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33684.  Wed Nov 23, 2005 4:37 am Reply with quote

Oo-er, sorry Flash, I should have checked both of those. I've edited my post so that the response will make sense to the next reader.

Mostly Harmless
34320.  Thu Nov 24, 2005 9:41 pm Reply with quote


Last edited by Mostly Harmless on Mon Jan 09, 2006 8:58 am; edited 1 time in total

Frederick The Monk
34362.  Fri Nov 25, 2005 6:18 am Reply with quote

Hmmm - chicken stuffed with mercury, now that must be good for you.

53516.  Mon Feb 20, 2006 11:27 am Reply with quote

Dormice link quite naturally to the subject of sleep:

`You might just as well say,' added the Dormouse, who seemed to be talking in his sleep, `that "I breathe when I sleep" is the same thing as "I sleep when I breathe"!'

`It IS the same thing with you,' said the Hatter

The name dormouse is connected with the Latin dormire, or French dormir, to sleep, with 'mouse' added. In German it is called Schlafratte, which comes more or less to the same thing.

As Flash says above, it is not actually a mouse. Muscardinus avellanarius is the only representative of its genus, but belongs to a family — the Gliridae, or Myoxidae.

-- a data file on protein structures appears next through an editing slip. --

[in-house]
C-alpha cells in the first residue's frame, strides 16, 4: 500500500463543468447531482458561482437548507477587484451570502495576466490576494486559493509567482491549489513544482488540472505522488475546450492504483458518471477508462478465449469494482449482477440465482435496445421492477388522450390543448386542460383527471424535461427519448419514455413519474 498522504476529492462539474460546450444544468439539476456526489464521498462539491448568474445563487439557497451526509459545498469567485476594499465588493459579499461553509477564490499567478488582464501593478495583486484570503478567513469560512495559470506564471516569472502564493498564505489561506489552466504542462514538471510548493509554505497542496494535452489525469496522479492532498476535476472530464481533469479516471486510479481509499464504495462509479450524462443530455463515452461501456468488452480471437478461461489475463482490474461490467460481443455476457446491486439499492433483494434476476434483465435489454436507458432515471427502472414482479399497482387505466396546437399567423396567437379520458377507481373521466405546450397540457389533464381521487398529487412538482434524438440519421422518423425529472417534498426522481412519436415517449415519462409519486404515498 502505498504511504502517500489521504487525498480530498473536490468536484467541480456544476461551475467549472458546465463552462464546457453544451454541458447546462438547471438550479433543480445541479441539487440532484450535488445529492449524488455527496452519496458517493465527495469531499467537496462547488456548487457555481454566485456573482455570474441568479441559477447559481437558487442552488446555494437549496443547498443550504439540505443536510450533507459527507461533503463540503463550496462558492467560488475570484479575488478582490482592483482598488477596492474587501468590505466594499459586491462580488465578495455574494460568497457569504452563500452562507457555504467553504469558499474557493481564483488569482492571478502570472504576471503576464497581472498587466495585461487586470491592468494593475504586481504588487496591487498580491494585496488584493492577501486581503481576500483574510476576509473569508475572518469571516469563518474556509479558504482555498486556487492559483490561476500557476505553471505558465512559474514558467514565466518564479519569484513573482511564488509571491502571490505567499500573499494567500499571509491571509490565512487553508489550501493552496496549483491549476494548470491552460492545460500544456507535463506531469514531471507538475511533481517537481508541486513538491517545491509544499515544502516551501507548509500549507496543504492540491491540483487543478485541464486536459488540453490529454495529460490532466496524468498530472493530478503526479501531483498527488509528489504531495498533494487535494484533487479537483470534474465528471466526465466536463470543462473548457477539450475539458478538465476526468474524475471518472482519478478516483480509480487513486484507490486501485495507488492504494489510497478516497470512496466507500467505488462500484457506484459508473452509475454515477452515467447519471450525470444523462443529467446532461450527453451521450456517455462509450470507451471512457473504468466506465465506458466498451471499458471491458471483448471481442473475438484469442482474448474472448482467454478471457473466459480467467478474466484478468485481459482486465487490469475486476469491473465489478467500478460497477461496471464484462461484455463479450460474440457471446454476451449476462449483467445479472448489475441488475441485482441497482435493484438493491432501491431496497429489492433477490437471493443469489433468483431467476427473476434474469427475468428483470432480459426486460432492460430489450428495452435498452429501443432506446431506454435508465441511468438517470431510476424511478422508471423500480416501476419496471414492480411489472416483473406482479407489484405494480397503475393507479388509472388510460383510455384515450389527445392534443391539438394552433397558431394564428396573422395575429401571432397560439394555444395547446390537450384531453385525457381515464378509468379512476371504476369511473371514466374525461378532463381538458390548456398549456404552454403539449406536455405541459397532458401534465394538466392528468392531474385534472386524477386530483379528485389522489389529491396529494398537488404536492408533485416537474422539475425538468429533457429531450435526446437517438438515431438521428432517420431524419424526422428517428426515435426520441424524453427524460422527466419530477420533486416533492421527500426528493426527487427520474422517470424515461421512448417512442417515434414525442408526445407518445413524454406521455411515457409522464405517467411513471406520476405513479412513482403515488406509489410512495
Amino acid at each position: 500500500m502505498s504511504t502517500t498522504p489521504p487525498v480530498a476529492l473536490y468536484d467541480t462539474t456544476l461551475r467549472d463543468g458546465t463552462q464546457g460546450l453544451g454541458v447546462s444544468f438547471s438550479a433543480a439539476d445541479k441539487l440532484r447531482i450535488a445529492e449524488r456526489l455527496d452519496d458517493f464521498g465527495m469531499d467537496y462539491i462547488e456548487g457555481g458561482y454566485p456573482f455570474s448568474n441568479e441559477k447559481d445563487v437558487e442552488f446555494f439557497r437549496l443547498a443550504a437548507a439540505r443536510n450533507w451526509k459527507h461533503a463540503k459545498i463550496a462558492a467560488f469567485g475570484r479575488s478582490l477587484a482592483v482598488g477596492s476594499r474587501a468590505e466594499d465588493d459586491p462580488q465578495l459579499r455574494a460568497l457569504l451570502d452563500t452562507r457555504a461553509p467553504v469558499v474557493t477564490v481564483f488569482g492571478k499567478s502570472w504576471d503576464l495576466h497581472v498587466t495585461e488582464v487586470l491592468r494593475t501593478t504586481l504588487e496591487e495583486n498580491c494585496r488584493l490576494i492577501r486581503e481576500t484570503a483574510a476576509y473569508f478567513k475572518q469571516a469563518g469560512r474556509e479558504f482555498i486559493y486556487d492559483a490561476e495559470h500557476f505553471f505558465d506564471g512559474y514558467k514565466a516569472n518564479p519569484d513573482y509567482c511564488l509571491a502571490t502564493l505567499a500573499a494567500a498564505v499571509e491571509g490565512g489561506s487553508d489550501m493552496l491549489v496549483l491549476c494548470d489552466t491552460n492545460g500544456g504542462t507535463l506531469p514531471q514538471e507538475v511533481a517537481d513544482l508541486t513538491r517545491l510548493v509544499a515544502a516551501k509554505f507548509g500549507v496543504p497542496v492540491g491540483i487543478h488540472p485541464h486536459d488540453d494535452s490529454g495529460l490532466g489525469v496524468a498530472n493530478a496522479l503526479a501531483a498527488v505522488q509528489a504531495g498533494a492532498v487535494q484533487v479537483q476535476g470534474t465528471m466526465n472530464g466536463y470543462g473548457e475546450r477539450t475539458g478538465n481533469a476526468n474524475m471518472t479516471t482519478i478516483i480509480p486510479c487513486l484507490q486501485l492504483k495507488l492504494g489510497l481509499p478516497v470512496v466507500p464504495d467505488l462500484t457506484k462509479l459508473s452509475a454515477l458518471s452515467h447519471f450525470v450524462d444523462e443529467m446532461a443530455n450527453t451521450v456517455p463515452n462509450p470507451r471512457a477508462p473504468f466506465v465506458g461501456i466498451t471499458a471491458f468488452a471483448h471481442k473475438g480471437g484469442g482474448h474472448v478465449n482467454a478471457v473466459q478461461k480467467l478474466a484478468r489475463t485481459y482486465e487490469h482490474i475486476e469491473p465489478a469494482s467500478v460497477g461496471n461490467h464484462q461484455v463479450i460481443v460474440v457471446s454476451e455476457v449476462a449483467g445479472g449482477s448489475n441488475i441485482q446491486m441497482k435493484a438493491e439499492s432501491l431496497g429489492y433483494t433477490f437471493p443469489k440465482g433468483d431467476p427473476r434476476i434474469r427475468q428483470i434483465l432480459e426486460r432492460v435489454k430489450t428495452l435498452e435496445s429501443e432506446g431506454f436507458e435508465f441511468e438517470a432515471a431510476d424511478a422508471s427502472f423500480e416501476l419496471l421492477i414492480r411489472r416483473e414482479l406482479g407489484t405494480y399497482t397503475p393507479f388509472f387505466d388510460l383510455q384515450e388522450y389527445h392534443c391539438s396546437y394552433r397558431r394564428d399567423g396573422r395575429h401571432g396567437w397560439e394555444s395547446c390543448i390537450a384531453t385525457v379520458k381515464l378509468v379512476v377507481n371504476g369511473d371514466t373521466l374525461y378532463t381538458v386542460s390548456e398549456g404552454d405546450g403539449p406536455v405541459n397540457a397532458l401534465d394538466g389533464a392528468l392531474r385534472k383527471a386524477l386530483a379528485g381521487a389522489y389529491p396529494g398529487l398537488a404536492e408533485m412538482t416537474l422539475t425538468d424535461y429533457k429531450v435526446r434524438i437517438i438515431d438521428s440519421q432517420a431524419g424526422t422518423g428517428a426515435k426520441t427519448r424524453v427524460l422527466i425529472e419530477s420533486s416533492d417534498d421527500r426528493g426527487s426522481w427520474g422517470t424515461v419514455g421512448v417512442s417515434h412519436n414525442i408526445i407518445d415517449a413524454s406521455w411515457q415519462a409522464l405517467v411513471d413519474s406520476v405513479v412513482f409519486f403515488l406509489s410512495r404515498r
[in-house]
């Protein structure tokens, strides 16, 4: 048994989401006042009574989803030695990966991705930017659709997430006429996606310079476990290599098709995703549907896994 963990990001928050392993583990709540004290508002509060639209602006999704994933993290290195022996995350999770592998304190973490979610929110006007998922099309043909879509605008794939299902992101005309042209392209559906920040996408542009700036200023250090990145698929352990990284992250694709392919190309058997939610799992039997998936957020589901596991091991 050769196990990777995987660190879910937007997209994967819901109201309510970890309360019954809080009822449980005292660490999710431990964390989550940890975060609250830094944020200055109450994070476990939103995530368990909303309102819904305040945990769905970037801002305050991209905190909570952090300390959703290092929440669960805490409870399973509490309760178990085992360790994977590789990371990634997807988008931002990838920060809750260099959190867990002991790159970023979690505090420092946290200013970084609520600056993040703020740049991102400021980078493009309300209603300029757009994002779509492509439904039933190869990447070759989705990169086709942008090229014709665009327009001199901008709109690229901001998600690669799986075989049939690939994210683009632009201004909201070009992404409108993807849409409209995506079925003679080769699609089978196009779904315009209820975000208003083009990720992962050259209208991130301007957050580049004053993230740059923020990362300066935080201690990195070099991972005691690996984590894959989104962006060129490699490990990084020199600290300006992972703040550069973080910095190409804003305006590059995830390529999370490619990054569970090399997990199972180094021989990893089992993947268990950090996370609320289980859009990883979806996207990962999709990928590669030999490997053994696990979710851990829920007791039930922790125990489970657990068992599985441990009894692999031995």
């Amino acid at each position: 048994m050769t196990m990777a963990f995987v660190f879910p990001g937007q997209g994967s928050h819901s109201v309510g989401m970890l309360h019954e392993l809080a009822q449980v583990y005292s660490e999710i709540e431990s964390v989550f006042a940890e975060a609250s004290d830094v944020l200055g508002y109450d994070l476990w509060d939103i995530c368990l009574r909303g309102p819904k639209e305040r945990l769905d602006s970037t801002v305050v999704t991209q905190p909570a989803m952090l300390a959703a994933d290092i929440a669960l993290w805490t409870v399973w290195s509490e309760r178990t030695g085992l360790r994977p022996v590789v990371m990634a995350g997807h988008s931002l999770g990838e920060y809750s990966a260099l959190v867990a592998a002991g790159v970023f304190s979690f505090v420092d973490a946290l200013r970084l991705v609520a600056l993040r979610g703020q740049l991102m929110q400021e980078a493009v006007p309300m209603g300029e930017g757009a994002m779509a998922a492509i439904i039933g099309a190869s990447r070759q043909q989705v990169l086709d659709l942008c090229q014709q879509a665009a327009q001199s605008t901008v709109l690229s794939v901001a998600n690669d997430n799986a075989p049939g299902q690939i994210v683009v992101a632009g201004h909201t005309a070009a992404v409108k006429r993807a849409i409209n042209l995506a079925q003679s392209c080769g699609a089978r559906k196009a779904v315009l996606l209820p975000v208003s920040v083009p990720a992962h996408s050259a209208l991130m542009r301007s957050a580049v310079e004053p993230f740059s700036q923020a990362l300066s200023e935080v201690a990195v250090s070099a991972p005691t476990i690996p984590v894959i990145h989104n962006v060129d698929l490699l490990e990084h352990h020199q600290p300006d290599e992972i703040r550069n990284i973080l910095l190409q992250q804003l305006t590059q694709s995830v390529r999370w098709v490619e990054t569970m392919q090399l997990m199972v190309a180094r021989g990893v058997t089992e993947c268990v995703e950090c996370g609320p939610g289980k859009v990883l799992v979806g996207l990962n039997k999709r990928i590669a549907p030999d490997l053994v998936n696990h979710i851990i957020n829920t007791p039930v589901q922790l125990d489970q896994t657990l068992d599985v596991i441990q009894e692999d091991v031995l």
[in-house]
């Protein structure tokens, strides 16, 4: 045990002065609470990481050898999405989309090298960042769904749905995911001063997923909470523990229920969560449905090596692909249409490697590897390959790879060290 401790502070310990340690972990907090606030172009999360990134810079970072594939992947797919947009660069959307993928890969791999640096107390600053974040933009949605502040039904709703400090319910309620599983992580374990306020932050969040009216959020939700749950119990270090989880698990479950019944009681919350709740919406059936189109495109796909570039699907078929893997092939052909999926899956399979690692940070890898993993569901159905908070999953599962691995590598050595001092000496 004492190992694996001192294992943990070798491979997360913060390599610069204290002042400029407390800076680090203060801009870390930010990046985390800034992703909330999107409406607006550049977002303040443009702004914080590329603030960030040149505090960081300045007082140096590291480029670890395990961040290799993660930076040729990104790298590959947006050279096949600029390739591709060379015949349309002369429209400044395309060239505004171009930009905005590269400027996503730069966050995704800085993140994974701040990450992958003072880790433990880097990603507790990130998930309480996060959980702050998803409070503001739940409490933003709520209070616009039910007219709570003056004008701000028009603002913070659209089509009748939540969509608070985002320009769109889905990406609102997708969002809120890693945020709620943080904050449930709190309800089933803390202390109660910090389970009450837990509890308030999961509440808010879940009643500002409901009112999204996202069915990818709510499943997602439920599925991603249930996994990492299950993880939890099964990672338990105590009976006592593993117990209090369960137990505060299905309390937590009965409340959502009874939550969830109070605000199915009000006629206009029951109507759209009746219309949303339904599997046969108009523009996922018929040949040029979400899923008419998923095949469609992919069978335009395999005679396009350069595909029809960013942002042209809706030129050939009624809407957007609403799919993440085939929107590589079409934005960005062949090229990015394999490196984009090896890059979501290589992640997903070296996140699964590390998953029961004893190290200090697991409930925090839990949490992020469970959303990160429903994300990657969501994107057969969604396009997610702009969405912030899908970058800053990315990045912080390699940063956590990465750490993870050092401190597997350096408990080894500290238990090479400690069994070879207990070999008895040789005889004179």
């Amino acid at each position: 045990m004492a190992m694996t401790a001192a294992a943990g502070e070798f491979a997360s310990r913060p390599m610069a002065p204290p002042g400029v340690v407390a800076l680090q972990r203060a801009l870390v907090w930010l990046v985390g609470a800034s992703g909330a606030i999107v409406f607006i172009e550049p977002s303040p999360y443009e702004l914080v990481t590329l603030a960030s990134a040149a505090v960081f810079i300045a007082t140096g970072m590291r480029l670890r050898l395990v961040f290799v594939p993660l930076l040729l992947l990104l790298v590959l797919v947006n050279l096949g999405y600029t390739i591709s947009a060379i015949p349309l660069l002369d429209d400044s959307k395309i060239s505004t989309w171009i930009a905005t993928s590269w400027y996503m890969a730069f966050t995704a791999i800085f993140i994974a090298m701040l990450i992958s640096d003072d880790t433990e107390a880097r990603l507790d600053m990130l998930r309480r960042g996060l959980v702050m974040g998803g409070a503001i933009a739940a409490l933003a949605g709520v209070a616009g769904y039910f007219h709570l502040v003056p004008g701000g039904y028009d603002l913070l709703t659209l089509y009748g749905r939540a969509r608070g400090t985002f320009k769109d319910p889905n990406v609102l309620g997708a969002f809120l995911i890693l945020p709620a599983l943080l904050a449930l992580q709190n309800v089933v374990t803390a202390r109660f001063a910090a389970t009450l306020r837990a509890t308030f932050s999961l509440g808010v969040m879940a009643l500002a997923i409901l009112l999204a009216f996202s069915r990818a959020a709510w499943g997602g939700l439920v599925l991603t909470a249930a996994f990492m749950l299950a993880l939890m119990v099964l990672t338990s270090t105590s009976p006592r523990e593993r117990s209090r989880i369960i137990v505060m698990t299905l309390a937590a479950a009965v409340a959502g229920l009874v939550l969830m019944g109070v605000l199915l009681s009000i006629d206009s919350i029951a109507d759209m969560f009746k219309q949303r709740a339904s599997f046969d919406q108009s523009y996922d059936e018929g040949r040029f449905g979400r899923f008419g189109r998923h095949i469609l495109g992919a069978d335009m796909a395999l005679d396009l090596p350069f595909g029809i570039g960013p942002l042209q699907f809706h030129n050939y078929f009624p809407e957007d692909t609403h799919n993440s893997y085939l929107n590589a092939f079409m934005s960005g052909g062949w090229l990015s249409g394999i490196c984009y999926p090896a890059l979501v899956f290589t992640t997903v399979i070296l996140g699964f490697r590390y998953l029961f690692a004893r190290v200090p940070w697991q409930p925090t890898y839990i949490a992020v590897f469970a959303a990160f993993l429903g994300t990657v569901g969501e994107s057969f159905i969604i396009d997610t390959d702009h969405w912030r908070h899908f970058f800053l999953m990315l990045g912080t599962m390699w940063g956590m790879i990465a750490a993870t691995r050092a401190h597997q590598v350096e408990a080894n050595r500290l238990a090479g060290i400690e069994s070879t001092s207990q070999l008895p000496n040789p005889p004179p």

Although they resemble squirrels, unlike squirrels they are nocturnal. They hibernate in cold winters, and become very fat before winter starts (which is when the perfidious French like to eat them). However, they don't sleep all through the winter - on a warmer than normal day they wake up and feed on stores that they hoard in the autumn.

53518.  Mon Feb 20, 2006 11:29 am Reply with quote

A QI today's New York Times throws an interesting light on sleep patterns (and makes me feel better about the insomnia I occasionally suffer). Here's an extract:

[P]re-industrial families commonly experienced a "broken" pattern of sleep, though few contemporaries regarded it in a pejorative light. Until the modern age, most households had two distinct intervals of slumber, known as "first" and "second" sleep, bridged by an hour or more of quiet wakefulness. Usually, people would retire between 9 and 10 o'clock only to stir past midnight to smoke a pipe, brew a tub of ale or even converse with a neighbor.